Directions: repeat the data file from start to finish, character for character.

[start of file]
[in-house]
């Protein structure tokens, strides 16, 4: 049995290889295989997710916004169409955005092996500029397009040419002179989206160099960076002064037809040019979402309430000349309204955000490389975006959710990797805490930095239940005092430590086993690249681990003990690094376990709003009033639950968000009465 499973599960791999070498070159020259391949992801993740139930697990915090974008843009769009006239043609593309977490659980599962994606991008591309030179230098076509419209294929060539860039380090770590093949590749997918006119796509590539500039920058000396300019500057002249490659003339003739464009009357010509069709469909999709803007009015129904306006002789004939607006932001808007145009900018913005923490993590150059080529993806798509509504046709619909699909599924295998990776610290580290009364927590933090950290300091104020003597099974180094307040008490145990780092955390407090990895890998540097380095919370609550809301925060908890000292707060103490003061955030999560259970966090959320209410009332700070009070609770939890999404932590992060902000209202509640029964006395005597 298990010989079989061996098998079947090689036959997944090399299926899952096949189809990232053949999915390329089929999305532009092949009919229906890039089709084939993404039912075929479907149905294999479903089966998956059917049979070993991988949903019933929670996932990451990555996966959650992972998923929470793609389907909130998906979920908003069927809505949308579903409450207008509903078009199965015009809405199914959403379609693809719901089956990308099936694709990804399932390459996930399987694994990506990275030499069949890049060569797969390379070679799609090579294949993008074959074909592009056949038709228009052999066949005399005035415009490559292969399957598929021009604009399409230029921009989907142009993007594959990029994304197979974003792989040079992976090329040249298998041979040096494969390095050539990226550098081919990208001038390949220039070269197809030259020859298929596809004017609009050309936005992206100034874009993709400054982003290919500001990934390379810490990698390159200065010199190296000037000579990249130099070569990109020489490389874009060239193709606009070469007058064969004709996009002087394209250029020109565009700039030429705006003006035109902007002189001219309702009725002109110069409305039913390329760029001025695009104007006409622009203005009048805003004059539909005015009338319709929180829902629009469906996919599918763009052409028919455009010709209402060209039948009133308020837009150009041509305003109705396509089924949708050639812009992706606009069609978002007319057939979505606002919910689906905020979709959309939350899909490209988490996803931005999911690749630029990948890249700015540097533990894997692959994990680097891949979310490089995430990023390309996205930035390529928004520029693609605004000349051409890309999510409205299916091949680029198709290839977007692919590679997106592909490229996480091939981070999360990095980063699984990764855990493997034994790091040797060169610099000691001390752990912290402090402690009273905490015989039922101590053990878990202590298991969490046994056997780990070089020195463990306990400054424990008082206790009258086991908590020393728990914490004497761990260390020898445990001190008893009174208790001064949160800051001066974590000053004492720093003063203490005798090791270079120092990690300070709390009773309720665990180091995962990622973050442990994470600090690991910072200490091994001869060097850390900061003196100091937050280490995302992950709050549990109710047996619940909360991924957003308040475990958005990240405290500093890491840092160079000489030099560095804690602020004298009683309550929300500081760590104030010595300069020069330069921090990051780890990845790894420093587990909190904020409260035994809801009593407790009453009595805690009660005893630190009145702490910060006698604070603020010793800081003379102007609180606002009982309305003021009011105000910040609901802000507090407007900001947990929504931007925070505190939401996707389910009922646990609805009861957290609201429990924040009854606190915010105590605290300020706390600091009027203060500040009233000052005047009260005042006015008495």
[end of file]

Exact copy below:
[in-house]
């Protein structure tokens, strides 16, 4: 049995290889295989997710916004169409955005092996500029397009040419002179989206160099960076002064037809040019979402309430000349309204955000490389975006959710990797805490930095239940005092430590086993690249681990003990690094376990709003009033639950968000009465 499973599960791999070498070159020259391949992801993740139930697990915090974008843009769009006239043609593309977490659980599962994606991008591309030179230098076509419209294929060539860039380090770590093949590749997918006119796509590539500039920058000396300019500057002249490659003339003739464009009357010509069709469909999709803007009015129904306006002789004939607006932001808007145009900018913005923490993590150059080529993806798509509504046709619909699909599924295998990776610290580290009364927590933090950290300091104020003597099974180094307040008490145990780092955390407090990895890998540097380095919370609550809301925060908890000292707060103490003061955030999560259970966090959320209410009332700070009070609770939890999404932590992060902000209202509640029964006395005597 298990010989079989061996098998079947090689036959997944090399299926899952096949189809990232053949999915390329089929999305532009092949009919229906890039089709084939993404039912075929479907149905294999479903089966998956059917049979070993991988949903019933929670996932990451990555996966959650992972998923929470793609389907909130998906979920908003069927809505949308579903409450207008509903078009199965015009809405199914959403379609693809719901089956990308099936694709990804399932390459996930399987694994990506990275030499069949890049060569797969390379070679799609090579294949993008074959074909592009056949038709228009052999066949005399005035415009490559292969399957598929021009604009399409230029921009989907142009993007594959990029994304197979974003792989040079992976090329040249298998041979040096494969390095050539990226550098081919990208001038390949220039070269197809030259020859298929596809004017609009050309936005992206100034874009993709400054982003290919500001990934390379810490990698390159200065010199190296000037000579990249130099070569990109020489490389874009060239193709606009070469007058064969004709996009002087394209250029020109565009700039030429705006003006035109902007002189001219309702009725002109110069409305039913390329760029001025695009104007006409622009203005009048805003004059539909005015009338319709929180829902629009469906996919599918763009052409028919455009010709209402060209039948009133308020837009150009041509305003109705396509089924949708050639812009992706606009069609978002007319057939979505606002919910689906905020979709959309939350899909490209988490996803931005999911690749630029990948890249700015540097533990894997692959994990680097891949979310490089995430990023390309996205930035390529928004520029693609605004000349051409890309999510409205299916091949680029198709290839977007692919590679997106592909490229996480091939981070999360990095980063699984990764855990493997034994790091040797060169610099000691001390752990912290402090402690009273905490015989039922101590053990878990202590298991969490046994056997780990070089020195463990306990400054424990008082206790009258086991908590020393728990914490004497761990260390020898445990001190008893009174208790001064949160800051001066974590000053004492720093003063203490005798090791270079120092990690300070709390009773309720665990180091995962990622973050442990994470600090690991910072200490091994001869060097850390900061003196100091937050280490995302992950709050549990109710047996619940909360991924957003308040475990958005990240405290500093890491840092160079000489030099560095804690602020004298009683309550929300500081760590104030010595300069020069330069921090990051780890990845790894420093587990909190904020409260035994809801009593407790009453009595805690009660005893630190009145702490910060006698604070603020010793800081003379102007609180606002009982309305003021009011105000910040609901802000507090407007900001947990929504931007925070505190939401996707389910009922646990609805009861957290609201429990924040009854606190915010105590605290300020706390600091009027203060500040009233000052005047009260005042006015008495």